Students in assistant professor of environmental science Tom O’Halloran’s Advanced Lab are helping him to implement a $100,000 grant from the Thomas F. and Kate Miller Jeffress Memorial Trust to study the iconic haze that gives the Blue Ridge Mountains their name. He is trying to determine what controls the formation of the haze, and whether it affects cloud properties or regional climate.
Some of the grant money is slated to purchase air quality sensors to detect atmospheric aerosols — tiny liquid or solid particles suspended in the gases that make up air. While initial plans called for installing the equipment on the College’s existing weather tower, O’Halloran anticipates approval to use funds from a Cargill Foundation grant to erect a new 120-foot tower and climate-controlled laboratory shed in a loblolly pine plantation on campus.
The taller tower will raise the sensors above the canopy, where they’ll be optimally situated to measure the interaction of gasses emitted by the forest and local and upwind sources of air pollution.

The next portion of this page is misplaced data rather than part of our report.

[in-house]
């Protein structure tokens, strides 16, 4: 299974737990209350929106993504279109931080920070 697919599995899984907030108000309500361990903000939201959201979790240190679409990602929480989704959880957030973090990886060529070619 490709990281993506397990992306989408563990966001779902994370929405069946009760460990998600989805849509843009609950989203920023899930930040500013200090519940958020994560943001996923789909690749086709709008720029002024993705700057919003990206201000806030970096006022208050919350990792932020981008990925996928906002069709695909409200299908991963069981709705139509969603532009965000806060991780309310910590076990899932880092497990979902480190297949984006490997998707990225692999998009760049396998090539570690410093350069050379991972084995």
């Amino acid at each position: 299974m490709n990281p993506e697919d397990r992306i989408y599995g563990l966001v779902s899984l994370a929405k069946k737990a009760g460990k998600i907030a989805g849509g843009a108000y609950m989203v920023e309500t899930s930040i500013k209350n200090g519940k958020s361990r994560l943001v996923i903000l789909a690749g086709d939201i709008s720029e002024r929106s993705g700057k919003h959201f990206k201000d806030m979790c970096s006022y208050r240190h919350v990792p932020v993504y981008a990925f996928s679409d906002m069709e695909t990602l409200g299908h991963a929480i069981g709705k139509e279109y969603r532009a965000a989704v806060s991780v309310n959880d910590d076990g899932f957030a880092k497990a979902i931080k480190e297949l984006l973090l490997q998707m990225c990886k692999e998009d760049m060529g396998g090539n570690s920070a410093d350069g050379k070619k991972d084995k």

Data collection will occur in the spring and summer of 2014 with help from a student researcher funded through the Jeffress grant. O’Halloran envisions at least one student working continuously on the project for the next year. This semester, senior environmental science majors Heather Yepez, Megan Link and Maria Cuevas are doing preliminary research and planning for the proposed experimental station for lab credits. They presented a poster on their work at the 15th annual MARCUS Conference in October.